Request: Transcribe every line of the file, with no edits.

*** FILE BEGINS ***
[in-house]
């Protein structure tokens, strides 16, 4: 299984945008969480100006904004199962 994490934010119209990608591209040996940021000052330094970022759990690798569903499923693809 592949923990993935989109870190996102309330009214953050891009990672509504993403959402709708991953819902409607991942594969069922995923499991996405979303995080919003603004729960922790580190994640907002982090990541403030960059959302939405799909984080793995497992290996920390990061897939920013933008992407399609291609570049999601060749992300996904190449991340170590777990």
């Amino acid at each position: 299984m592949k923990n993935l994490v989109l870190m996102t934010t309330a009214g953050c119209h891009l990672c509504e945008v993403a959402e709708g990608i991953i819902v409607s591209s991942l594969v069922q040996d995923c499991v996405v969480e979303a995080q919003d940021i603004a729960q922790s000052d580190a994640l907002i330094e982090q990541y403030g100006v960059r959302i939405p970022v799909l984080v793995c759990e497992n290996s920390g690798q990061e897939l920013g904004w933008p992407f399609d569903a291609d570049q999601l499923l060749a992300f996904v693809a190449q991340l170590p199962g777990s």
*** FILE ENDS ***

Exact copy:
[in-house]
């Protein structure tokens, strides 16, 4: 299984945008969480100006904004199962 994490934010119209990608591209040996940021000052330094970022759990690798569903499923693809 592949923990993935989109870190996102309330009214953050891009990672509504993403959402709708991953819902409607991942594969069922995923499991996405979303995080919003603004729960922790580190994640907002982090990541403030960059959302939405799909984080793995497992290996920390990061897939920013933008992407399609291609570049999601060749992300996904190449991340170590777990």
């Amino acid at each position: 299984m592949k923990n993935l994490v989109l870190m996102t934010t309330a009214g953050c119209h891009l990672c509504e945008v993403a959402e709708g990608i991953i819902v409607s591209s991942l594969v069922q040996d995923c499991v996405v969480e979303a995080q919003d940021i603004a729960q922790s000052d580190a994640l907002i330094e982090q990541y403030g100006v960059r959302i939405p970022v799909l984080v793995c759990e497992n290996s920390g690798q990061e897939l920013g904004w933008p992407f399609d569903a291609d570049q999601l499923l060749a992300f996904v693809a190449q991340l170590p199962g777990s």